While in the experiment, Robin discovers that the experimenters may not be quite whom they had claimed they were. This sets up the driving plot focus for the book. I won’t go into that beyond saying that it provides a nice tightly paced setting for all of the other idea generation that is going on. Very well done.
As we were wandering about Rome on Tuesday, I noted a few general things. As large cities go, Rome was quite clean. There was pretty much no garbage lying about (plenty of trash cans) and while buildings did have some darkening due to auto exhaust, it didn’t seem as bad as, say Chicago. There seemed to be far fewer “homeless” persons than in a typical American city of a comparable size. Since gas prices were at around $10/gallon (converting from liters and Euro) there were basically no large personal vehicles (SUVs). Also, while driving, it might seem like you are constantly about to either hit someone or be rammed, there was very little evidence of actual collisions. There weren’t any little pools of broken glass on the road or even very many dents in autos. An initial hypothesis is that Italian drivers may actually pay more attention since the rules seem to be more fluid.
Another very fine thing is gelato. There are lots of places that sell gelato as you wander about. This makes getting lost not too bad. How lost can you be if you can stop and have some delicious gelato. We found one place (whose name I can remember) just outside of the walls of the Vatican that was very good. Another, Valentino’s, was just down from the Trevi fountain–also very good. We found that places that made their own and specialized in gelato to be better than places that happened to also sell gelato.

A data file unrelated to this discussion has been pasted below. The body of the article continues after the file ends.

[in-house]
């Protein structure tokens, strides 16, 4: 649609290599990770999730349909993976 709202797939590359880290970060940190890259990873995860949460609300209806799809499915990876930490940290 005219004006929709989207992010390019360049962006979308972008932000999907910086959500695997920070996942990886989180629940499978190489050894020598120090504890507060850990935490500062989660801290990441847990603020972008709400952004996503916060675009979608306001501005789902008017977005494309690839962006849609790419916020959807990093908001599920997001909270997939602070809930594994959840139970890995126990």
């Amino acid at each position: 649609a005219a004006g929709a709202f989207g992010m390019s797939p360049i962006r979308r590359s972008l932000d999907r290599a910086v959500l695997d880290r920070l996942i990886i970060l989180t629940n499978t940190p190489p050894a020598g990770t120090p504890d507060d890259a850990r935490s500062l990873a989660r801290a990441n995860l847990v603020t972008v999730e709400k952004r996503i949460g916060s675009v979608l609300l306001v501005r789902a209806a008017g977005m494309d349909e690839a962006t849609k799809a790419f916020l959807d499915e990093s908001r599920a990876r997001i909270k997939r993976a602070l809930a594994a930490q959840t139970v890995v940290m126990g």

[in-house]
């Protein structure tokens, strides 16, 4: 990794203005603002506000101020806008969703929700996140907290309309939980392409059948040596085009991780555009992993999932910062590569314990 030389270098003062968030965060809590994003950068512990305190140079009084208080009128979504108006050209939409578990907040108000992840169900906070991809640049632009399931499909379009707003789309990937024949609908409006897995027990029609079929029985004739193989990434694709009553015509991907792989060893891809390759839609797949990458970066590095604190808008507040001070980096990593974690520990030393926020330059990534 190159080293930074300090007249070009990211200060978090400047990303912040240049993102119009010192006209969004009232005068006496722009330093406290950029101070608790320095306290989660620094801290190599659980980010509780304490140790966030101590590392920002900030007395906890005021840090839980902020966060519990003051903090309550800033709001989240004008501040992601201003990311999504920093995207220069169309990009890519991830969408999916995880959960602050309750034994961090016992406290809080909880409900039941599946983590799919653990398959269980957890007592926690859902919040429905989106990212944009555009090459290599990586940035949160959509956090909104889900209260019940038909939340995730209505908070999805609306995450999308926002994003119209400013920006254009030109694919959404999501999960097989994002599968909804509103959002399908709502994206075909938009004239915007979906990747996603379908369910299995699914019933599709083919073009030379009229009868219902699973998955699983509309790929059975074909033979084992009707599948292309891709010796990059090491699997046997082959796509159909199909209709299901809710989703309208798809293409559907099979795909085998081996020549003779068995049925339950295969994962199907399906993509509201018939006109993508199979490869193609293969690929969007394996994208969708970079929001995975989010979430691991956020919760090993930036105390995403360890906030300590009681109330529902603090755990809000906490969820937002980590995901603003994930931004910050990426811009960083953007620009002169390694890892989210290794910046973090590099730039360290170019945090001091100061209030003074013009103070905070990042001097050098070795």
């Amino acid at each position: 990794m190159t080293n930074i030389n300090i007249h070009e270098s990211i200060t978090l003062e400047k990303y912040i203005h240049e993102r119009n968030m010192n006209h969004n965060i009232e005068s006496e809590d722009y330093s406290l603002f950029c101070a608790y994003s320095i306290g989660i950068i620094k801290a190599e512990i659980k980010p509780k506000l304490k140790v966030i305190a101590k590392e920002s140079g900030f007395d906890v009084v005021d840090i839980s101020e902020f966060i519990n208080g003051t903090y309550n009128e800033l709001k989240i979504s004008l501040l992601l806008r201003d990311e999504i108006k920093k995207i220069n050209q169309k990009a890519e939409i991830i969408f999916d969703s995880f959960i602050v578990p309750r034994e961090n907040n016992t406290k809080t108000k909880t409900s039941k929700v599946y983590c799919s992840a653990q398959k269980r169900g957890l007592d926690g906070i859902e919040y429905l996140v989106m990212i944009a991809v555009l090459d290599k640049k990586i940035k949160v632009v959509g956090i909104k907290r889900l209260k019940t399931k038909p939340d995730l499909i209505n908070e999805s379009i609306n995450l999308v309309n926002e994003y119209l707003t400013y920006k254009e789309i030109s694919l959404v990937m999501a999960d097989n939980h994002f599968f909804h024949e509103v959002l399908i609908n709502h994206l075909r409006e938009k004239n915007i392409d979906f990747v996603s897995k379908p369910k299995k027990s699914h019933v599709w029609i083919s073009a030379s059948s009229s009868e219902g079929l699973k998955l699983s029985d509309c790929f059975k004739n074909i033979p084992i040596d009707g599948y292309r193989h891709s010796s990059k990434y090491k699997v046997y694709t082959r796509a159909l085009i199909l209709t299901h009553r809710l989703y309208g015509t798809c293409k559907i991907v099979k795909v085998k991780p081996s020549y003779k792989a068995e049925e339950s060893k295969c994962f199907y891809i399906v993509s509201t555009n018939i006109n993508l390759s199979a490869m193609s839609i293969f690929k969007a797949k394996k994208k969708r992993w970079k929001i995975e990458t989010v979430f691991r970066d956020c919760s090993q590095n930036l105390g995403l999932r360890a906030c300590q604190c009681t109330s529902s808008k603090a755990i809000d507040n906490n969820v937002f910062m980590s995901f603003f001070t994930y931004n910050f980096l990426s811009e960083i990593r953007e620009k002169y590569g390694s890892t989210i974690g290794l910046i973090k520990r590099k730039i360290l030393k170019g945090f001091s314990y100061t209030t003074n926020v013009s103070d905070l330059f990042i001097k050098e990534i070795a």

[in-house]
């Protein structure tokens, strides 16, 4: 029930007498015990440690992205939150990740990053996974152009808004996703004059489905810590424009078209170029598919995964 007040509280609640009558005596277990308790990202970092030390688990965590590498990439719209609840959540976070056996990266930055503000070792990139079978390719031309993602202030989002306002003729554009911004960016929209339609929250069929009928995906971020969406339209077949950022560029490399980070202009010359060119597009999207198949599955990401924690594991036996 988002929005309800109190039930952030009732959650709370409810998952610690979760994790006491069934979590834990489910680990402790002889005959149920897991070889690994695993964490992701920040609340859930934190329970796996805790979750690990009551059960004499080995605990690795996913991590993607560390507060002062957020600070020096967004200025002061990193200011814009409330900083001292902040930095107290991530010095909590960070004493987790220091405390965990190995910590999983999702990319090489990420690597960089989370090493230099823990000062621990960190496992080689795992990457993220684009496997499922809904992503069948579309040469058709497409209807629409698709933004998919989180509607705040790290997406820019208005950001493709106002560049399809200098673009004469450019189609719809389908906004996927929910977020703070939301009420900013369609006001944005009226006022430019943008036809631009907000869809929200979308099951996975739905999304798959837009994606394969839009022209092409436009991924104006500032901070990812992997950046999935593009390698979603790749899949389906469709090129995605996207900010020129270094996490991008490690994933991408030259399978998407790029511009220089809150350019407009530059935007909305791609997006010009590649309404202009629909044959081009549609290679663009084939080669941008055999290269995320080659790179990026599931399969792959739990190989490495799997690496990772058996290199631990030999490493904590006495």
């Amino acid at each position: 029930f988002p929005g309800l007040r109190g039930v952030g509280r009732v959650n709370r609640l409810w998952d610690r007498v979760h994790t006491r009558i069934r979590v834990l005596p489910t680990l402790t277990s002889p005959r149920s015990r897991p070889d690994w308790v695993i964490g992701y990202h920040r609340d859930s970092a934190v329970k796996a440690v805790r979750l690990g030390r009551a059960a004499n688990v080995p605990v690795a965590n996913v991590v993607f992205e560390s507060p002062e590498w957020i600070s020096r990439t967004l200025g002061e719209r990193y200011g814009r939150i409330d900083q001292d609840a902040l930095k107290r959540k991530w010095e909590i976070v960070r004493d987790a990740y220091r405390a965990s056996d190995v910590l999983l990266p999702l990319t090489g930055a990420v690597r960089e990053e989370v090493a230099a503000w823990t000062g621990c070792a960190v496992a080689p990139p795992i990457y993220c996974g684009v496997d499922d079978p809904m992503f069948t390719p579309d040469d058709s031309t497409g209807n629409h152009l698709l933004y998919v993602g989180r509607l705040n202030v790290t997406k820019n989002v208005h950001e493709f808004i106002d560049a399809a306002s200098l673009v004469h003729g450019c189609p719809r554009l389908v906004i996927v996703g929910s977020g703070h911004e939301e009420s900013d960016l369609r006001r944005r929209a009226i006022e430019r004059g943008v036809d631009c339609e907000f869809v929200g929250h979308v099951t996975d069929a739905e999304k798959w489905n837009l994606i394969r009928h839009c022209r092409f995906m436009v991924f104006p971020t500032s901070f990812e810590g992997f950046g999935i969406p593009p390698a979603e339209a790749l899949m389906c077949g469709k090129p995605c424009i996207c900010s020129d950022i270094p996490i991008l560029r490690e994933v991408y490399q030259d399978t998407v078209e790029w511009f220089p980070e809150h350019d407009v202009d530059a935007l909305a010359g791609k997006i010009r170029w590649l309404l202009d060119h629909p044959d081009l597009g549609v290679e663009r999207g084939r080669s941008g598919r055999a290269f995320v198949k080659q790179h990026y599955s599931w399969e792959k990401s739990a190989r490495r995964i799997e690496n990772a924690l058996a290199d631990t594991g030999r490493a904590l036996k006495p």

On Tuesday, we decided to see the Colosseum and the Forum area. We took a taxi there and disembarked near the Colosseum. The line to get in was quite long there and we didn’t have a ticket, but we did have SECRET KNOWLEDGE! I will know reveal this. Instead of getting your ticket at the Colosseum, you can go about 100 yards down Via di San Gregorio past the Arch of Constantine where you will find the entrance to the Forum/Palatine hill area. The line here is much shorter and you can buy a combined Forum, Palatine Hill, Colosseum ticket there. Here is the Arch of Constantine: Continue reading Roman Holiday – Part II
Susan and I returned on the 26th of April from our 11 day excursion to Rome and I’ve gotten the photos in order enough to write up the trip. The short account is that we had a great time. The weather cooperated the whole time with temperatures in the 60’s and usually some sun–very nice for walking around and looking at things.
We arrived in Rome on the 16th and arrived at the hotel (Rose Garden Palace) around 11:30am. That’s 4:30am CST so we had been up about 22 hours by that time, but we’ve learned that powering through that first day is a good way to get your clock onto local time. After getting unpacked (the room was very nice with a walk in closet and nice speedy wi-fi) we walked a couple of blocks to the Villa Borghese gardens. We managed our first days goal of staying awake.
On the second day, we took a taxi over to the Vatican museum entrance. We had gotten tickets online and were quite glad as the line for the unfortunates who didn’t have tickets was very long. Several people tried to persuade us to join their tour group but we demurred as we wanted to go ourselves. This proved to be a very good decision as once in we often had many parts almost to ourselves. The typical tour groups seemed to follow a pretty much direct line to the Sistine chapel–driving their customers before them wailing and gnashing (or something like that).
Anyway, we strolled about and saw things like:
This was a long room with various carriages (up to “Pope-mobiles”) that had carried various Popes around. This artifact in the Cortile della Pigna claims to be a sculpture by Arnaldo Pomodoro entitled “Sphere within a Sphere.” I personally suspect that it is a crashed Berserker Probe. Continue reading Roman Holiday-Part I